The Urban Homestead: Your guide to self-sufficient living in the heart of the city
by Kelly Coyne and Erik Knutzen
The young, urban couple of Kelly Coyne and Erik Knutzen have put together a different breed of do-it-yourself instruction manuals chock full of projects and helpful advice to help you move toward becoming your neighborhood’s first homesteader. This isn’t your dad’s workshop manual. The Urban Homestead is a refreshing blend of “how-to”s intermingled with entertaining and engaging commentary. Coyne and Knutzen, living in Los Angeles, have personally tested all of their suggestions and stand by their promises. Topics covered include gardening, foraging, raising livestock, canning and preserving your produce, creating, conserving, and reusing utilities, and transportation.
For those that aren’t familiar, “homesteading” is the act of producing everything that you consume, thus lowering your impact on the environment as a selfish, needy human and keeping the circle of life as small as possible, preferably on your ¼ acre lot. As my interests and beliefs are edging closer and closer to aligning with that weird, 70-year-old gypsy that lives in the Airstream down by the river, I’ve been starved for homesteading information. Any way that I can save money and provide fresh produce for myself and my friends, I’m all over it. I’ve lived in rentals for the past 5 years and have had little freedom in growing vegetables and “being green”. This book offers cheaper, more simple versions of projects that can easily be tackled by those that can be less committed. Consider me sold. Some examples of these projects are: chickens vs. rabbits, raised beds vs. containers, catching shower water with a bucket vs. constructing a greywater wetland. Get it? Oh, did I mention that these instructions are accompanied by little, modern, black and white illustrations? Cute.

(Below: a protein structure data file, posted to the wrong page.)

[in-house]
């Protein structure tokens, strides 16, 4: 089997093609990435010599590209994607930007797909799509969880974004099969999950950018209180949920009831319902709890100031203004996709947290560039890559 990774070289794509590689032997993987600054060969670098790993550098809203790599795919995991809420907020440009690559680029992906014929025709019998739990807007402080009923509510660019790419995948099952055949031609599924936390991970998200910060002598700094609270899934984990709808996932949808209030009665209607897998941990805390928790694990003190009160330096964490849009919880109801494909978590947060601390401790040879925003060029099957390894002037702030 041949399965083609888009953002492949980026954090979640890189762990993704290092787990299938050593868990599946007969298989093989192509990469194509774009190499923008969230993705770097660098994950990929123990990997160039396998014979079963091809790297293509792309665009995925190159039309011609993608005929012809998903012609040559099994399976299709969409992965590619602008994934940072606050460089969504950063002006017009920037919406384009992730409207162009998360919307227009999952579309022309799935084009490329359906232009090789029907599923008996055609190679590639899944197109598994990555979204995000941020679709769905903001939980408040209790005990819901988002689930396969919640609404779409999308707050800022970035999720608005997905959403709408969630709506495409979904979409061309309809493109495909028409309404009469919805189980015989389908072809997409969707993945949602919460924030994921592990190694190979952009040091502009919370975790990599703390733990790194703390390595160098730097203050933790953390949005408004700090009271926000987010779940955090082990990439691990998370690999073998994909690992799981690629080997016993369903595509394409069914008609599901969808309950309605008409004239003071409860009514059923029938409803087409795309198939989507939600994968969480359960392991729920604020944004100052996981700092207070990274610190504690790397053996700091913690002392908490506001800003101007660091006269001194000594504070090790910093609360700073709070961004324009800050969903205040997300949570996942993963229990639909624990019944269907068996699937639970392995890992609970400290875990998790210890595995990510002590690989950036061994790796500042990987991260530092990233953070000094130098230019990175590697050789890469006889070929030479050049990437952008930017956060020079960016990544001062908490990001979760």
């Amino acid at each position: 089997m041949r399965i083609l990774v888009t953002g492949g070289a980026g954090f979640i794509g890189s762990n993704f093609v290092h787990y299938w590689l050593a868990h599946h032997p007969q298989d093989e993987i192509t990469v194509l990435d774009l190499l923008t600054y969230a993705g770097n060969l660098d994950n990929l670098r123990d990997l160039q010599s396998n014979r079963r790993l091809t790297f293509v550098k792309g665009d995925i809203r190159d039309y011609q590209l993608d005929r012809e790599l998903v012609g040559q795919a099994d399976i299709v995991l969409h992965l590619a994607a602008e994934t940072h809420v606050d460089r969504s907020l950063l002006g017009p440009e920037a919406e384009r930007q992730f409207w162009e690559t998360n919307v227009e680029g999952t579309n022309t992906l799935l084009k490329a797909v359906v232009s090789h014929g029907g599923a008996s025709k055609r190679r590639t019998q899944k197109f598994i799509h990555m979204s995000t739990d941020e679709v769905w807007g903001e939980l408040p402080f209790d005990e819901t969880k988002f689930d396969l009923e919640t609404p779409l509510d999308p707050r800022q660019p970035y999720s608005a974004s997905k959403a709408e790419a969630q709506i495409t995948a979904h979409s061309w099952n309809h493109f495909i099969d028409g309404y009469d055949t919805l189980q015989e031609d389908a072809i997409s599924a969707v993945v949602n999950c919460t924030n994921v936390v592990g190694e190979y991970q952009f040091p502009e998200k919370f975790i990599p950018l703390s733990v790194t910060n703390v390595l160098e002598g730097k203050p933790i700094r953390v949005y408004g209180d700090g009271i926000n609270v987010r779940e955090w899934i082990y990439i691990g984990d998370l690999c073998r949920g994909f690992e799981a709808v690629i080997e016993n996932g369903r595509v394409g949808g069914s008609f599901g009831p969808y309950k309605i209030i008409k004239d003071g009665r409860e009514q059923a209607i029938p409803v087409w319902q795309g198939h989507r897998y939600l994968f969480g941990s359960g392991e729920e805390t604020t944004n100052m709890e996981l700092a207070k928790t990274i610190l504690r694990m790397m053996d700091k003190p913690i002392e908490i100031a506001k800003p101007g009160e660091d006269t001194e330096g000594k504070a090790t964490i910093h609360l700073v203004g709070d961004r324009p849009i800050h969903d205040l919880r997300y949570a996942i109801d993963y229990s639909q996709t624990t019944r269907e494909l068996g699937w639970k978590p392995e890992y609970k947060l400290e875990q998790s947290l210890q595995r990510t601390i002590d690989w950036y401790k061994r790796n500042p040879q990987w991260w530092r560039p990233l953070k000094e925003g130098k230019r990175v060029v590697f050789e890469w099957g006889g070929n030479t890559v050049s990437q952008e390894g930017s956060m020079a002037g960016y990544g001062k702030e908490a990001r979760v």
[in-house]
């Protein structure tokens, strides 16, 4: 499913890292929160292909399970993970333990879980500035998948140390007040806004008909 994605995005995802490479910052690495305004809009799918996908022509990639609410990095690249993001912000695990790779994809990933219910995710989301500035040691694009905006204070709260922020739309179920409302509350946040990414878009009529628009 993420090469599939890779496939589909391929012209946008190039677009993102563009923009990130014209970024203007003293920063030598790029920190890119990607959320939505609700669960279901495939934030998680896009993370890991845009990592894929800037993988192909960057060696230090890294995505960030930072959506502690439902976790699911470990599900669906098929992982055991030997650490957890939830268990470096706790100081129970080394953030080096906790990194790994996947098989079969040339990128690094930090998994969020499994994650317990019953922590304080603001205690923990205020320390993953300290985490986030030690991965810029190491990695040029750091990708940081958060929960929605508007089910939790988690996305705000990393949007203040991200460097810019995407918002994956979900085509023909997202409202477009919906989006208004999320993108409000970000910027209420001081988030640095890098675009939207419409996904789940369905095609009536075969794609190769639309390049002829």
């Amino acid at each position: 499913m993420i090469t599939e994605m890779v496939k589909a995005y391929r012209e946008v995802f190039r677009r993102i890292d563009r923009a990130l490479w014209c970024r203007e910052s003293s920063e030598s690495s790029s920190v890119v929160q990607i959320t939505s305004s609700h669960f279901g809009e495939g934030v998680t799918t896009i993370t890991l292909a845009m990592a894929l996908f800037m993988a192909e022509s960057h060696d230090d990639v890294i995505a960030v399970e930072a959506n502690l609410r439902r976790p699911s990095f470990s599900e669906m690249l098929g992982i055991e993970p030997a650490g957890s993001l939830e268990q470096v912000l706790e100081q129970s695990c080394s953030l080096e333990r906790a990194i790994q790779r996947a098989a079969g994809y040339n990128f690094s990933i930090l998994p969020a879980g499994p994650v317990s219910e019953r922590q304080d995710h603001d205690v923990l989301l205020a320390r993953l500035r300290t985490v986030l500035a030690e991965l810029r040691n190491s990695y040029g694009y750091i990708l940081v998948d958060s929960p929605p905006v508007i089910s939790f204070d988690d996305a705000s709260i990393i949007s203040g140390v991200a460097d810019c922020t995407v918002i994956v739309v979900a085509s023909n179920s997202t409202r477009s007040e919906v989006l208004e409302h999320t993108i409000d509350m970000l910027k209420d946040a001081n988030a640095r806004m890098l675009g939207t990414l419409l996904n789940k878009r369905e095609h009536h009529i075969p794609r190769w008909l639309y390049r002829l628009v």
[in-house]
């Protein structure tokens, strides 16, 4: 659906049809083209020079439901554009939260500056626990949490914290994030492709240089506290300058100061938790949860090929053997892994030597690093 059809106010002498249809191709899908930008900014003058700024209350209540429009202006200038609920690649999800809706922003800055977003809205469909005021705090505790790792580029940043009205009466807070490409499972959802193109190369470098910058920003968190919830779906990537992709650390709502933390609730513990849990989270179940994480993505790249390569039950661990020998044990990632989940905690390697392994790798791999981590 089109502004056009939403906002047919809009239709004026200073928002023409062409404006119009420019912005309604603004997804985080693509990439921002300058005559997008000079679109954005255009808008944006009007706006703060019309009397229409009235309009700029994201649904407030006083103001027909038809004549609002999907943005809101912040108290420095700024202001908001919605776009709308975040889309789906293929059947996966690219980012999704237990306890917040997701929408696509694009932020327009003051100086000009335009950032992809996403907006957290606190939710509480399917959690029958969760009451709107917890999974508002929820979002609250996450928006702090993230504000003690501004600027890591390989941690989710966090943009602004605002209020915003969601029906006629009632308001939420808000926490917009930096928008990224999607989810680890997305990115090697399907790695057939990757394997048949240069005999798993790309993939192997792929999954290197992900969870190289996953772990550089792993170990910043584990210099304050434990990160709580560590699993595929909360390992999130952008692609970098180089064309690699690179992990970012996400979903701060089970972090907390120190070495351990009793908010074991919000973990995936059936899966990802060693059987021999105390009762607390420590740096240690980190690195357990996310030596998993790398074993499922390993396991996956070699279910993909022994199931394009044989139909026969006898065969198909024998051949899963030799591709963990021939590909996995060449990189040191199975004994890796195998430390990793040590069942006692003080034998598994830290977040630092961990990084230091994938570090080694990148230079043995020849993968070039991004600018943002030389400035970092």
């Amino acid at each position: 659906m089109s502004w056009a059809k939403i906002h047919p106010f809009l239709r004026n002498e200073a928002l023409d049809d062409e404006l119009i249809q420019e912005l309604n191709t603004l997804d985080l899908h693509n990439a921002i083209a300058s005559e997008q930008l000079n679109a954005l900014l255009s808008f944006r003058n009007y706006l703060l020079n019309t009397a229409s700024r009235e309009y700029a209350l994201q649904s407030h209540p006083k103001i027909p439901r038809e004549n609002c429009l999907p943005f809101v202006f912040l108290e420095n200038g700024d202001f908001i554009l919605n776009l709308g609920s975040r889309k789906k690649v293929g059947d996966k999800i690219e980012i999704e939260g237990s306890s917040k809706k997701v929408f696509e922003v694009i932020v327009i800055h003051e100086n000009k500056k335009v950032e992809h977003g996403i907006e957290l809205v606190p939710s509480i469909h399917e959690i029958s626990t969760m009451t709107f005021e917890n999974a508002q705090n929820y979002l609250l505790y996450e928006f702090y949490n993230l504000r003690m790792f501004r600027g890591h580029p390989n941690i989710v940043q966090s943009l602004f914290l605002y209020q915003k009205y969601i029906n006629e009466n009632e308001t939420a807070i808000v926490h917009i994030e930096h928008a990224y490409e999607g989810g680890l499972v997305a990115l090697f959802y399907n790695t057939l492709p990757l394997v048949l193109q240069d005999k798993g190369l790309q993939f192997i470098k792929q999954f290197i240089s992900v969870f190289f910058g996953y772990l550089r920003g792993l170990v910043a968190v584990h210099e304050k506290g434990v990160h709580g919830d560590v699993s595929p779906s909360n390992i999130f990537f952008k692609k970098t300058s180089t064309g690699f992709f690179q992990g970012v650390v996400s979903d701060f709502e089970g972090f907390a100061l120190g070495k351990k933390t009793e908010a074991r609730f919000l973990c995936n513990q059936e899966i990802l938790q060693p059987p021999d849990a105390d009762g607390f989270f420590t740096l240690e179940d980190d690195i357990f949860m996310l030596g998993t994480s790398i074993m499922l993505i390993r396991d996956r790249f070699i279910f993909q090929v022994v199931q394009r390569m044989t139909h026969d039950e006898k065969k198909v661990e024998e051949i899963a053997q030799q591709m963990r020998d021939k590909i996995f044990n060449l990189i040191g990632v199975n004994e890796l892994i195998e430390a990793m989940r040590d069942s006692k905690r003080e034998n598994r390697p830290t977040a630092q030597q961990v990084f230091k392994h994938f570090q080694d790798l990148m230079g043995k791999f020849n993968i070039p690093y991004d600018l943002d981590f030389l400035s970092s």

While there are tons of great canning and lacto-fermentation recipes, I’m most excited about this one and will include it below as a bit of a mouth-watering preview of Coyne and Knutzen’s personal writing style and tasty concoctions.
L’hamd Markad (Salted Lemons)
Found on Page 175
Preserved lemons are used extensively in Moroccan cuisine, on fish and in salads especially, either straight out of the jar or cooked. We like to chop up these salty/sour lemon rinds and use them the same way we’d use olives or anchovies to add a flavor punch to whatever we are cooking. Just recently, a homesteading friend told us that she’s found that the addition of the preserved lemon pulp and rind to her homemade hummus yields fabulous results.
- Organically grown lemons, unblemished, scrubbed. Thin-skinned Myeyers are the preferred sort, but all work. Gather enough to fill at least a one-quart jar.
- Sea salt. Tons of it.
- Fresh lemon juice. Which means just a few more lemons. Don’t use bottled juice.
- Spices, optional. You could put a cinnamon stick in each jar, two or three cloves or a few peppercorns, or all three.
- A clean, sterilized quart jar with a lid.
Warning: if you have hangnails, prepare to suffer.
Pat lemons dry. Cut them into quarters and coat each slice generously with salt. If your lemons are small, you can leave them whole, slit them open with four vertical slices and stuff them to the gills with salt. Put the lemon quarters or whole lemons in the jar, pressing them as you go to release their juice. Sprinkle even more salt between layers. If you want to add spices, pack those in as you go. When you get to the top add more lemon juice if necessary to cover the lemons completely. They must always be submerged in juice.
Let the lemons sit in a dark cupboard for four to six weeks before using. Turn the jars upside down once in a while to encourage the salt to dissolve and the spices to mingle. When they are done, the rinds will be soft, and the salt and lemon juice liquid they’ve been stewing in will have turned a little vicious. You eat the rinds. You can choose to use the pulp also, or just scrape the rinds clean. Rinse the rinds if you want them to taste a little less salty. Once opened, store in refrigerator where they will keep up to six months.